Sharon L. Gorman, PT, DPTSc, GCS, Associate Professor, Samuel Merritt University firstname.lastname@example.org
Cathy Harro, PT, MS, NCS, Assistant Professor, Grand Valley State University email@example.com
Keywords: Prevention, Outcome Measures, Sitting balance, Discharge Destination
Purpose/Hypothesis: To determine the relationship between Function In Sitting Test (FIST) and other measures of balance and function in regards to length of stay and discharge destination; as well as to determine if these measures predict discharge destination after inpatient rehabilitation (IPR).
Number of Subjects: 125
Methods/Materials: This was a prospective, nonblinded, reference-standard comparison study of a population-based sample of 125 adults (56% male, average age 60 years, ±16.63) with sitting balance dysfunction from 4 accredited IPR units in the US, excluding persons with spinal cord injury, significant bracing/orthotics, and inability to perform testing safely. FIST, Functional Independence Measure (FIM), and Berg Balance Scale (BBS) measured within first 5 days of IPR admission and within 3 days of discharge served as the primary measures.
Results: Participants were grouped by discharge destination as follows: home, home with assistance, and other discharge location. ANOVA showed significant differences for all outcome measures (FIST, FIM, and BBS) between admission and discharge scores (p < 0.000). FIST admission scores and all measures’ discharge scores differed significantly by discharge group (p < 0.000); whereas FIM and BBS admission scores demonstrated significant differences only between home and home with assist (p < 0.000), and home and other discharge location (p < 0.000). Length of stay in IPR was significantly related to discharge location (p < 0.000), while age (p = .170) and gender (p = .927) demonstrated no relationship. Ordinal multivariate logistic regression could not determine an equation, so the home and home with assistance groups were merged into ultimate home category. Using binary logistic regression, only the FIST admission score was a significant predictor of ultimate home discharge with an odds ratio of 1.13 (p < 0.001). This model correctly predicted ultimate home discharge with 85.8% accuracy (receiver operator characteristic curve goodness-of-fit area under curve = .89, p < 0.000, 95% CI .814-.966). The receiver operator characteristic curve differentiated FIST admission scores of those with ultimate home discharge versus other discharge destinations, with a FIST admission score of 41.5 as the cutoff (sensitivity = .938, 1- specificity = .441, area under the curve = .819, p < 0.000, 95% CI .741-.897).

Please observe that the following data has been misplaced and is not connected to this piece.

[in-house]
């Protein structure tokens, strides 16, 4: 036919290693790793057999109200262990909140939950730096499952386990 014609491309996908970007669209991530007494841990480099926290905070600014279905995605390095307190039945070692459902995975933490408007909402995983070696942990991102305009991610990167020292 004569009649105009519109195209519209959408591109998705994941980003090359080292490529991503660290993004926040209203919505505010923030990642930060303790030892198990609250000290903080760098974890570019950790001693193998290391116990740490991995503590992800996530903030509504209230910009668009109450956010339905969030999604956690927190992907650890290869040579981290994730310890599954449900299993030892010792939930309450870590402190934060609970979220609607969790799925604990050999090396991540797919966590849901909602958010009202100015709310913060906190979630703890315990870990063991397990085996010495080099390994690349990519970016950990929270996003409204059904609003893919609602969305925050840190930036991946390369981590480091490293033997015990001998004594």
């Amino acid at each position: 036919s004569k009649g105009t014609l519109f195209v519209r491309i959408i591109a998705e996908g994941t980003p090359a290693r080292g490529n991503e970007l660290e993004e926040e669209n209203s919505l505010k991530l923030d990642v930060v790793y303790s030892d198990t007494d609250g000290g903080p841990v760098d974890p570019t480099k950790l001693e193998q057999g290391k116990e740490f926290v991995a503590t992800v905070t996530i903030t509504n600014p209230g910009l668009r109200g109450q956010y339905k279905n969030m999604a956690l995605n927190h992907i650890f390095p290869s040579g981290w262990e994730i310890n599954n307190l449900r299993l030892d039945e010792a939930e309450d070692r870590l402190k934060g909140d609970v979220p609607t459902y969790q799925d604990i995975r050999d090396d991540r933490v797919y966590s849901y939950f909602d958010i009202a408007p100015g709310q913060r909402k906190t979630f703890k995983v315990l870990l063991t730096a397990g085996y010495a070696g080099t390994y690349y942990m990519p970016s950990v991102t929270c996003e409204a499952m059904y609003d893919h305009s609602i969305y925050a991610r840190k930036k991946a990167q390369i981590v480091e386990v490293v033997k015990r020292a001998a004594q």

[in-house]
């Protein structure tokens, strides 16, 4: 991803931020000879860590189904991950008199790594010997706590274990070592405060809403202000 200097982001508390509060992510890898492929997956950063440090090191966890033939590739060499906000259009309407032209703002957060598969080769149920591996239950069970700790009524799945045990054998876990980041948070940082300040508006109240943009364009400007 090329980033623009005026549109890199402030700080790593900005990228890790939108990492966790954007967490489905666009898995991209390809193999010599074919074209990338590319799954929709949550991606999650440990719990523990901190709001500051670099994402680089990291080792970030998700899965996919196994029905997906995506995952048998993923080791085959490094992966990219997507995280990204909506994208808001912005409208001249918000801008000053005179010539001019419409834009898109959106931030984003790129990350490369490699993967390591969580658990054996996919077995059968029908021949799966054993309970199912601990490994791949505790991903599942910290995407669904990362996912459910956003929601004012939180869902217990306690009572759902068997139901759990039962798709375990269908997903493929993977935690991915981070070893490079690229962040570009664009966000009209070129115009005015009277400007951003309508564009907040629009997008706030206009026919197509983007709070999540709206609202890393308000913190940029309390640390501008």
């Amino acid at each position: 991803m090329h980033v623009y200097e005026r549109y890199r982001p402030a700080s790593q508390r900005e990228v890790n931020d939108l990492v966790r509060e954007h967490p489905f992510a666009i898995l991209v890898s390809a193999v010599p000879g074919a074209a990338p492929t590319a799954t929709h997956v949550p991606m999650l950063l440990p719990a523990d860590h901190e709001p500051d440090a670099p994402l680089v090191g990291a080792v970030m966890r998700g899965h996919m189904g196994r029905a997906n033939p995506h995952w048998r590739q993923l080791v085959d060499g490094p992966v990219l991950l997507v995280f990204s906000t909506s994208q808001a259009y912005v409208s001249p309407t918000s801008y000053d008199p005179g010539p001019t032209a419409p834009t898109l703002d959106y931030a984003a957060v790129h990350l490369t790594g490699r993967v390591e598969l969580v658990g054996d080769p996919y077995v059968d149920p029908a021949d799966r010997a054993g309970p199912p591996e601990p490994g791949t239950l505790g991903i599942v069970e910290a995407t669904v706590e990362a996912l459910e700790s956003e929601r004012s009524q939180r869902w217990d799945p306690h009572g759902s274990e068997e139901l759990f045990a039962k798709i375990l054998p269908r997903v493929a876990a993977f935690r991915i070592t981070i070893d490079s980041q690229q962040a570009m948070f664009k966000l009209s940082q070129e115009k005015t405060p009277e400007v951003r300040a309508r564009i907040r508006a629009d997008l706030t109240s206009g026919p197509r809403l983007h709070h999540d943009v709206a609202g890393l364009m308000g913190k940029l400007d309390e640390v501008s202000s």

Conclusions: All outcome measures at admission and discharge significantly differentiated between groups based on discharge destination, demonstrating predictive validity. The FIST demonstrates strong predictive validity; a FIST admission score of less than 42 points indicated patients more likely to be discharged to locations other than home after IPR, regardless of availability of assistance.
Clinical Relevance: FIST admission scores on admission in patients with sitting balance dysfunction can help predict which patients may not achieve a discharge to home after IPR. Early identification of these patients may improve interprofessional discharge planning efforts earlier in the course of IPR.
Gorman, Sharon L., PT, DPTSc, GCS; Harro, Cathy C., PT, MS, NCS. Function In Sitting Test Admission Score Predicts Inpatient Rehabilitation Discharge Destination.. Poster Presentation. IV STEP Conference, American Physical Therapy Association, Columbus, OH, July 17, 2016. Online. https://u.osu.edu/ivstep/poster/abstracts/102_gorman-harro/